Secondary Logo

Institutional members access full text with Ovid®

Transcranial Direct Current Stimulation to Primary Motor Area Improves Hand Dexterity and Selective Attention in Chronic Stroke

Au-Yeung, Stephanie S.Y. PhD; Wang, Juliana MSc; Chen, Ye MSc; Chua, Eldrich MSc

American Journal of Physical Medicine & Rehabilitation: December 2014 - Volume 93 - Issue 12 - p 1057–1064
doi: 10.1097/PHM.0000000000000127
Original Research Articles
Buy

Objective The aim of this study was to determine whether transcranial direct current stimulation (tDCS) applied to the primary motor hand area modulates hand dexterity and selective attention after stroke.

Design This study was a double-blind, placebo-controlled, randomized crossover trial involving subjects with chronic stroke. Ten stroke survivors with some pinch strength in the paretic hand received three different tDCS interventions assigned in random order in separate sessions—anodal tDCS targeting the primary motor area of the lesioned hemisphere (M1lesioned), cathodal tDCS applied to the contralateral hemisphere (M1nonlesioned), and sham tDCS—each for 20 mins. The primary outcome measures were Purdue pegboard test scores for hand dexterity and response time in the color-word Stroop test for selective attention. Pinch strength of the paretic hand was the secondary outcome.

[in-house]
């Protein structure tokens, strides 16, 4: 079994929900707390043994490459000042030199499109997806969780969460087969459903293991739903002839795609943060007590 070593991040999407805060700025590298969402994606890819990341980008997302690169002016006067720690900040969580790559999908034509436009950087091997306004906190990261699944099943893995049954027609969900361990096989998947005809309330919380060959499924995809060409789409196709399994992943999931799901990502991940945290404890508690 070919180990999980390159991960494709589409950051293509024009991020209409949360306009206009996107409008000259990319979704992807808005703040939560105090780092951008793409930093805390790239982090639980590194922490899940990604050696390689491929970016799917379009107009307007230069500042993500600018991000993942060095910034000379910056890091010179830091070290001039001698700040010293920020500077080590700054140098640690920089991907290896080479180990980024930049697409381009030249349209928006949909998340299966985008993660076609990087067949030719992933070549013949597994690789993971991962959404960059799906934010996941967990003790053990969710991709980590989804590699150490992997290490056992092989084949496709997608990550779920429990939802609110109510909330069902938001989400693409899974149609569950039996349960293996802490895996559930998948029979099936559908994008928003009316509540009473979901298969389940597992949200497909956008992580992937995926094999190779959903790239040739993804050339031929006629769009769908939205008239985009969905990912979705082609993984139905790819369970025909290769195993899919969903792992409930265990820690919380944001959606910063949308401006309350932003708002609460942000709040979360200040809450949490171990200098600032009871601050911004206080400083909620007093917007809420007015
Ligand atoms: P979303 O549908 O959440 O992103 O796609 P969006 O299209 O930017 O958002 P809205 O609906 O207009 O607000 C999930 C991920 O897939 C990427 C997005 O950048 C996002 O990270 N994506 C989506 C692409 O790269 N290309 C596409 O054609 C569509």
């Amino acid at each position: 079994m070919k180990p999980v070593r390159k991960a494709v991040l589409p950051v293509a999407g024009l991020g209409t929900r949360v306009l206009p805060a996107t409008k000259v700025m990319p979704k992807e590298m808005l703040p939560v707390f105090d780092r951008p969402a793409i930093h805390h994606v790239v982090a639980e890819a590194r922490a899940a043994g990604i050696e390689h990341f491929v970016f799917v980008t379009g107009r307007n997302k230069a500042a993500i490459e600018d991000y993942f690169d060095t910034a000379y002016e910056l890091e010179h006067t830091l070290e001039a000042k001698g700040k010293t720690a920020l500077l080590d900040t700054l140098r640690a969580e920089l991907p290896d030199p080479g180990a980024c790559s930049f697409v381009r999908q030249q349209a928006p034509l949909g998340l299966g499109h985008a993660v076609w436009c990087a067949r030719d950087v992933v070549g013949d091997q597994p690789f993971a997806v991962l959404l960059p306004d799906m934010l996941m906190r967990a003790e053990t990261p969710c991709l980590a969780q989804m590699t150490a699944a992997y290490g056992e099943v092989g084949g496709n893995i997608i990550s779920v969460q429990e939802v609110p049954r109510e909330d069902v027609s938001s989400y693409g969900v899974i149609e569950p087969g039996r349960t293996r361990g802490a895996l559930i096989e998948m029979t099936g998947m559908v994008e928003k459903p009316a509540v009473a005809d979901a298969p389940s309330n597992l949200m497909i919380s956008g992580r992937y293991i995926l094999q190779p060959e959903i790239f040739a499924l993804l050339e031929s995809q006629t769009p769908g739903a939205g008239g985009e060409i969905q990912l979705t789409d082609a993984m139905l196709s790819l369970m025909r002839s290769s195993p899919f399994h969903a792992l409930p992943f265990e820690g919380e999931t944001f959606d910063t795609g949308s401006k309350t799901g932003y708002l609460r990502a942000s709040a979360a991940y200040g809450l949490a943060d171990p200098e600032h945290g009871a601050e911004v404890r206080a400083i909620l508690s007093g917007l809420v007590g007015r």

Results Cathodal tDCS to M1nonlesioned significantly improved affected hand dexterity (by 1.1 points on the Purdue pegboard unimanual test, P = 0.014) and selective attention (0.6 secs faster response time on the level 3 Stroop interference test for response inhibition, P = 0.017), but not pinch strength. The outcomes were not improved with anodal tDCS to M1lesioned or sham tDCS.

Conclusions Twenty minutes of cathodal tDCS to M1nonlesioned can promote both paretic hand dexterity and selective attention in people with chronic stroke.

From the Department of Rehabilitation Sciences, The Hong Kong Polytechnic University, Hong Kong, China.

All correspondence and requests for reprints should be addressed to: Stephanie S.Y. Au-Yeung, PhD, Department of Rehabilitation Sciences, The Hong Kong Polytechnic University, Hung Hom, Kowloon, Hong Kong.

Financial disclosure statements have been obtained, and no conflicts of interest have been reported by the authors or by any individuals in control of the content of this article.

© 2014 by Lippincott Williams & Wilkins